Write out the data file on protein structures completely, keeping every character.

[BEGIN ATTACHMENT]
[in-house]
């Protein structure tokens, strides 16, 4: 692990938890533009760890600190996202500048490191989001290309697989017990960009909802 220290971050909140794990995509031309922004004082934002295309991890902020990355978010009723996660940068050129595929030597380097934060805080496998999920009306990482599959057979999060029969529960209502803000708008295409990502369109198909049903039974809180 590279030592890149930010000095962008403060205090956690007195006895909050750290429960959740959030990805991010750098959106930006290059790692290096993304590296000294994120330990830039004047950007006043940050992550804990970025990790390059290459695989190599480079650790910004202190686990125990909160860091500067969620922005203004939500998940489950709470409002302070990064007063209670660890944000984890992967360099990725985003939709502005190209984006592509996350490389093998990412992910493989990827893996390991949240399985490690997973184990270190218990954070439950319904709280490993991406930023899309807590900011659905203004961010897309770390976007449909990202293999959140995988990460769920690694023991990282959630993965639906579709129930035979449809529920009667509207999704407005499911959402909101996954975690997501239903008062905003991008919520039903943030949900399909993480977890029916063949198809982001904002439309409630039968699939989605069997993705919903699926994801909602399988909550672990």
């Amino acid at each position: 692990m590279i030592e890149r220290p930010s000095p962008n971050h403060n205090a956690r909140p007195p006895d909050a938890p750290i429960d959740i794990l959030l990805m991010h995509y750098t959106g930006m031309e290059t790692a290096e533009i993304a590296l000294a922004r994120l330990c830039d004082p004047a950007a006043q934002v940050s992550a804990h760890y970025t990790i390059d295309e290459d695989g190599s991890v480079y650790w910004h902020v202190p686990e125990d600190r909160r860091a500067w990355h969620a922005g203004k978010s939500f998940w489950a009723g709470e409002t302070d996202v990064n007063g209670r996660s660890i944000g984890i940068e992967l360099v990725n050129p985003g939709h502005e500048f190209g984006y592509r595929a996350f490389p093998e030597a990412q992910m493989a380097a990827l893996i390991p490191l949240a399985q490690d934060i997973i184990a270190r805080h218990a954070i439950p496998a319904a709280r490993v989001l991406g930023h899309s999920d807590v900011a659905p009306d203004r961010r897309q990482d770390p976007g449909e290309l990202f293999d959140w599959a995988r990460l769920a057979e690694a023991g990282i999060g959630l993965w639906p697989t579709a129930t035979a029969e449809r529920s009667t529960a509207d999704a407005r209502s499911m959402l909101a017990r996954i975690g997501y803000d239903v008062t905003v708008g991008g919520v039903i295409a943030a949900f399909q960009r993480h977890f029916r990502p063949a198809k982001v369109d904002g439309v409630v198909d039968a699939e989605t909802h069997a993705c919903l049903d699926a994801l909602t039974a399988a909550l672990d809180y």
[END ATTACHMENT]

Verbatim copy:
[in-house]
């Protein structure tokens, strides 16, 4: 692990938890533009760890600190996202500048490191989001290309697989017990960009909802 220290971050909140794990995509031309922004004082934002295309991890902020990355978010009723996660940068050129595929030597380097934060805080496998999920009306990482599959057979999060029969529960209502803000708008295409990502369109198909049903039974809180 590279030592890149930010000095962008403060205090956690007195006895909050750290429960959740959030990805991010750098959106930006290059790692290096993304590296000294994120330990830039004047950007006043940050992550804990970025990790390059290459695989190599480079650790910004202190686990125990909160860091500067969620922005203004939500998940489950709470409002302070990064007063209670660890944000984890992967360099990725985003939709502005190209984006592509996350490389093998990412992910493989990827893996390991949240399985490690997973184990270190218990954070439950319904709280490993991406930023899309807590900011659905203004961010897309770390976007449909990202293999959140995988990460769920690694023991990282959630993965639906579709129930035979449809529920009667509207999704407005499911959402909101996954975690997501239903008062905003991008919520039903943030949900399909993480977890029916063949198809982001904002439309409630039968699939989605069997993705919903699926994801909602399988909550672990």
């Amino acid at each position: 692990m590279i030592e890149r220290p930010s000095p962008n971050h403060n205090a956690r909140p007195p006895d909050a938890p750290i429960d959740i794990l959030l990805m991010h995509y750098t959106g930006m031309e290059t790692a290096e533009i993304a590296l000294a922004r994120l330990c830039d004082p004047a950007a006043q934002v940050s992550a804990h760890y970025t990790i390059d295309e290459d695989g190599s991890v480079y650790w910004h902020v202190p686990e125990d600190r909160r860091a500067w990355h969620a922005g203004k978010s939500f998940w489950a009723g709470e409002t302070d996202v990064n007063g209670r996660s660890i944000g984890i940068e992967l360099v990725n050129p985003g939709h502005e500048f190209g984006y592509r595929a996350f490389p093998e030597a990412q992910m493989a380097a990827l893996i390991p490191l949240a399985q490690d934060i997973i184990a270190r805080h218990a954070i439950p496998a319904a709280r490993v989001l991406g930023h899309s999920d807590v900011a659905p009306d203004r961010r897309q990482d770390p976007g449909e290309l990202f293999d959140w599959a995988r990460l769920a057979e690694a023991g990282i999060g959630l993965w639906p697989t579709a129930t035979a029969e449809r529920s009667t529960a509207d999704a407005r209502s499911m959402l909101a017990r996954i975690g997501y803000d239903v008062t905003v708008g991008g919520v039903i295409a943030a949900f399909q960009r993480h977890f029916r990502p063949a198809k982001v369109d904002g439309v409630v198909d039968a699939e989605t909802h069997a993705c919903l049903d699926a994801l909602t039974a399988a909550l672990d809180y």